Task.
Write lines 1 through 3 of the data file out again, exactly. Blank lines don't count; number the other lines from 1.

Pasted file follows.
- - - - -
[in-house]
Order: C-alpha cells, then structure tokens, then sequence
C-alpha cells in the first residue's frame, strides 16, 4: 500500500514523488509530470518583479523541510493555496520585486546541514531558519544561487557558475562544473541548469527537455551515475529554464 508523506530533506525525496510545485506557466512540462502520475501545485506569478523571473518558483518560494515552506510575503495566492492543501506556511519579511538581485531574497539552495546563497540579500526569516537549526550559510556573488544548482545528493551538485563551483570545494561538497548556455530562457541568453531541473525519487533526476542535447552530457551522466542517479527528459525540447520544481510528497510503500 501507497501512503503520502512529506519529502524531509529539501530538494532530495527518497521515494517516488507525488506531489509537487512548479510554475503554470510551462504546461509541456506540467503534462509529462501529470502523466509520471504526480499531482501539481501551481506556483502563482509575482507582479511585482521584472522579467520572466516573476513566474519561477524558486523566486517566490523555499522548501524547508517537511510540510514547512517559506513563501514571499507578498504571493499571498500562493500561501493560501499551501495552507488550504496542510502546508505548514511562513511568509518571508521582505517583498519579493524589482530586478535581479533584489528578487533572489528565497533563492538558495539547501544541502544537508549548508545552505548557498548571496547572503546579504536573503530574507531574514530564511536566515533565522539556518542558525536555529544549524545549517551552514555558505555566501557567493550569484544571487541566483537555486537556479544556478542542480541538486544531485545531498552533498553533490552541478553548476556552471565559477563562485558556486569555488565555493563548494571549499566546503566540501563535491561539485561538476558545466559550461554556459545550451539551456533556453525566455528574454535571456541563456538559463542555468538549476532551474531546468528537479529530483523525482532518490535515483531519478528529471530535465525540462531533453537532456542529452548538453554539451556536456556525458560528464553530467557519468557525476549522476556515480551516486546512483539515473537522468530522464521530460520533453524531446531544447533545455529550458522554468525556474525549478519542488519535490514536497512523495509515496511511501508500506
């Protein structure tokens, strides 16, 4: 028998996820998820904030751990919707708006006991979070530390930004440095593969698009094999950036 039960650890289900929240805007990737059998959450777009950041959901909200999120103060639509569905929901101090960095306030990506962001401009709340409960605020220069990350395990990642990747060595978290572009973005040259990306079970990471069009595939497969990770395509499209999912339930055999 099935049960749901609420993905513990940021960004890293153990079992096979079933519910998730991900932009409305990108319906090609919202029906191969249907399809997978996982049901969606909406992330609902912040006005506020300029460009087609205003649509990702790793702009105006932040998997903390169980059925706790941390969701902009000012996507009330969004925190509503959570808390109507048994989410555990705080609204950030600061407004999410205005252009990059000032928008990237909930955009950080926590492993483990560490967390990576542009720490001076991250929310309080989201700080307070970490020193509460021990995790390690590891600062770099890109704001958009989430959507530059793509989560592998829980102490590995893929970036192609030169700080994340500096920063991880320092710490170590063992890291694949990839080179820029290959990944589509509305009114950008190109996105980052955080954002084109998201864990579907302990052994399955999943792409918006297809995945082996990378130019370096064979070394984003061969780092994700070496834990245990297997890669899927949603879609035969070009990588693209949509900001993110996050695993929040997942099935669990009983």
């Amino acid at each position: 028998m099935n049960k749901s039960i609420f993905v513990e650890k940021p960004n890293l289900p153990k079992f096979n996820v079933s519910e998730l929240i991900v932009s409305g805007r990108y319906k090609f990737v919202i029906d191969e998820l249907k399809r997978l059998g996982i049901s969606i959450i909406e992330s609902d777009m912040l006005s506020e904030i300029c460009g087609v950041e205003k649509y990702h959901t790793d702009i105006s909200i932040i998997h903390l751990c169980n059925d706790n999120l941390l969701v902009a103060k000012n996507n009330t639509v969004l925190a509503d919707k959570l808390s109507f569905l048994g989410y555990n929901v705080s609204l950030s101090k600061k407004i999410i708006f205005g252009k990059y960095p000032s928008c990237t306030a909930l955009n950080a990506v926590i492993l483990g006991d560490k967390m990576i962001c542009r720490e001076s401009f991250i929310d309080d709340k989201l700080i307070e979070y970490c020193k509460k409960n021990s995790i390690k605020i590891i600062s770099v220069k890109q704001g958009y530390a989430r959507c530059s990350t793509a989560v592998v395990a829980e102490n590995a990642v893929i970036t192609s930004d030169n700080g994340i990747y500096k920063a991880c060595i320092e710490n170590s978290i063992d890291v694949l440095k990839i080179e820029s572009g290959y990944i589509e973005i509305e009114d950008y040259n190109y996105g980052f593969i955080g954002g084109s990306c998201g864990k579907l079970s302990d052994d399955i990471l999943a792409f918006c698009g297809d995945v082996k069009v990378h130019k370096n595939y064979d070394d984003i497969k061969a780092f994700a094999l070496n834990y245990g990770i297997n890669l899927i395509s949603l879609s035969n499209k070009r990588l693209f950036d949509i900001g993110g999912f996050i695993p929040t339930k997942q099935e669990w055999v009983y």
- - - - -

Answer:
[in-house]
Order: C-alpha cells, then structure tokens, then sequence
C-alpha cells in the first residue's frame, strides 16, 4: 500500500514523488509530470518583479523541510493555496520585486546541514531558519544561487557558475562544473541548469527537455551515475529554464 508523506530533506525525496510545485506557466512540462502520475501545485506569478523571473518558483518560494515552506510575503495566492492543501506556511519579511538581485531574497539552495546563497540579500526569516537549526550559510556573488544548482545528493551538485563551483570545494561538497548556455530562457541568453531541473525519487533526476542535447552530457551522466542517479527528459525540447520544481510528497510503500 501507497501512503503520502512529506519529502524531509529539501530538494532530495527518497521515494517516488507525488506531489509537487512548479510554475503554470510551462504546461509541456506540467503534462509529462501529470502523466509520471504526480499531482501539481501551481506556483502563482509575482507582479511585482521584472522579467520572466516573476513566474519561477524558486523566486517566490523555499522548501524547508517537511510540510514547512517559506513563501514571499507578498504571493499571498500562493500561501493560501499551501495552507488550504496542510502546508505548514511562513511568509518571508521582505517583498519579493524589482530586478535581479533584489528578487533572489528565497533563492538558495539547501544541502544537508549548508545552505548557498548571496547572503546579504536573503530574507531574514530564511536566515533565522539556518542558525536555529544549524545549517551552514555558505555566501557567493550569484544571487541566483537555486537556479544556478542542480541538486544531485545531498552533498553533490552541478553548476556552471565559477563562485558556486569555488565555493563548494571549499566546503566540501563535491561539485561538476558545466559550461554556459545550451539551456533556453525566455528574454535571456541563456538559463542555468538549476532551474531546468528537479529530483523525482532518490535515483531519478528529471530535465525540462531533453537532456542529452548538453554539451556536456556525458560528464553530467557519468557525476549522476556515480551516486546512483539515473537522468530522464521530460520533453524531446531544447533545455529550458522554468525556474525549478519542488519535490514536497512523495509515496511511501508500506